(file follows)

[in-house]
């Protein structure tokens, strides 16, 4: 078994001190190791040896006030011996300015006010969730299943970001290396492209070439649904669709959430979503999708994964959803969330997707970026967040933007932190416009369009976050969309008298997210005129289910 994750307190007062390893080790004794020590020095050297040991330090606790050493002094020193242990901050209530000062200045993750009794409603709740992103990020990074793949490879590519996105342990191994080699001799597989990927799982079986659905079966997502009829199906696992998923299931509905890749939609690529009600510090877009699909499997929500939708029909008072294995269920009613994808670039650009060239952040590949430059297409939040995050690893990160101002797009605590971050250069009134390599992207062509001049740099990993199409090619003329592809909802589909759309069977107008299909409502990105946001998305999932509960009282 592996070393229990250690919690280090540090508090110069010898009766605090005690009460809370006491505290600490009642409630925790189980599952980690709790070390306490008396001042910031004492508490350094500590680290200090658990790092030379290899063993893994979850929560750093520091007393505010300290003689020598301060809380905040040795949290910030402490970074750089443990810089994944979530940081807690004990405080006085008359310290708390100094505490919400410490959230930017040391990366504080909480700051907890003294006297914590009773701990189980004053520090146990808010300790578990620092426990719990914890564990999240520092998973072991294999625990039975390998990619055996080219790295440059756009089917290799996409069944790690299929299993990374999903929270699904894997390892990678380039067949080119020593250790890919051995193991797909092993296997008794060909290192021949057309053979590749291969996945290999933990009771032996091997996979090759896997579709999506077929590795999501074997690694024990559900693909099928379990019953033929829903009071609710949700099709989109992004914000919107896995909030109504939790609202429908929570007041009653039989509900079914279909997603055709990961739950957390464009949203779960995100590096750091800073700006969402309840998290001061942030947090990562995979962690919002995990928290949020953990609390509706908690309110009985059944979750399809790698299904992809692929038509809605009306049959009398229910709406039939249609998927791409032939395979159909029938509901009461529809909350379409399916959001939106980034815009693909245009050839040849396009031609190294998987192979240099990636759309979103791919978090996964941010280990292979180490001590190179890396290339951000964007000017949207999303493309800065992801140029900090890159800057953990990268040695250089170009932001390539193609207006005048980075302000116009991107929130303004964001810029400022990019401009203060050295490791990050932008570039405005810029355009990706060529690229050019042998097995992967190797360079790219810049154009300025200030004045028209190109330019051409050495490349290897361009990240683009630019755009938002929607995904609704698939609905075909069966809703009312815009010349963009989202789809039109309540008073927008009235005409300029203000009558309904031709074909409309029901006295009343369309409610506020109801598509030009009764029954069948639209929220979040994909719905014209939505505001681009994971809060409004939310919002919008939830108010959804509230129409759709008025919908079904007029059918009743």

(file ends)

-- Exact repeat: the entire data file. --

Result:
[in-house]
């Protein structure tokens, strides 16, 4: 078994001190190791040896006030011996300015006010969730299943970001290396492209070439649904669709959430979503999708994964959803969330997707970026967040933007932190416009369009976050969309008298997210005129289910 994750307190007062390893080790004794020590020095050297040991330090606790050493002094020193242990901050209530000062200045993750009794409603709740992103990020990074793949490879590519996105342990191994080699001799597989990927799982079986659905079966997502009829199906696992998923299931509905890749939609690529009600510090877009699909499997929500939708029909008072294995269920009613994808670039650009060239952040590949430059297409939040995050690893990160101002797009605590971050250069009134390599992207062509001049740099990993199409090619003329592809909802589909759309069977107008299909409502990105946001998305999932509960009282 592996070393229990250690919690280090540090508090110069010898009766605090005690009460809370006491505290600490009642409630925790189980599952980690709790070390306490008396001042910031004492508490350094500590680290200090658990790092030379290899063993893994979850929560750093520091007393505010300290003689020598301060809380905040040795949290910030402490970074750089443990810089994944979530940081807690004990405080006085008359310290708390100094505490919400410490959230930017040391990366504080909480700051907890003294006297914590009773701990189980004053520090146990808010300790578990620092426990719990914890564990999240520092998973072991294999625990039975390998990619055996080219790295440059756009089917290799996409069944790690299929299993990374999903929270699904894997390892990678380039067949080119020593250790890919051995193991797909092993296997008794060909290192021949057309053979590749291969996945290999933990009771032996091997996979090759896997579709999506077929590795999501074997690694024990559900693909099928379990019953033929829903009071609710949700099709989109992004914000919107896995909030109504939790609202429908929570007041009653039989509900079914279909997603055709990961739950957390464009949203779960995100590096750091800073700006969402309840998290001061942030947090990562995979962690919002995990928290949020953990609390509706908690309110009985059944979750399809790698299904992809692929038509809605009306049959009398229910709406039939249609998927791409032939395979159909029938509901009461529809909350379409399916959001939106980034815009693909245009050839040849396009031609190294998987192979240099990636759309979103791919978090996964941010280990292979180490001590190179890396290339951000964007000017949207999303493309800065992801140029900090890159800057953990990268040695250089170009932001390539193609207006005048980075302000116009991107929130303004964001810029400022990019401009203060050295490791990050932008570039405005810029355009990706060529690229050019042998097995992967190797360079790219810049154009300025200030004045028209190109330019051409050495490349290897361009990240683009630019755009938002929607995904609704698939609905075909069966809703009312815009010349963009989202789809039109309540008073927008009235005409300029203000009558309904031709074909409309029901006295009343369309409610506020109801598509030009009764029954069948639209929220979040994909719905014209939505505001681009994971809060409004939310919002919008939830108010959804509230129409759709008025919908079904007029059918009743």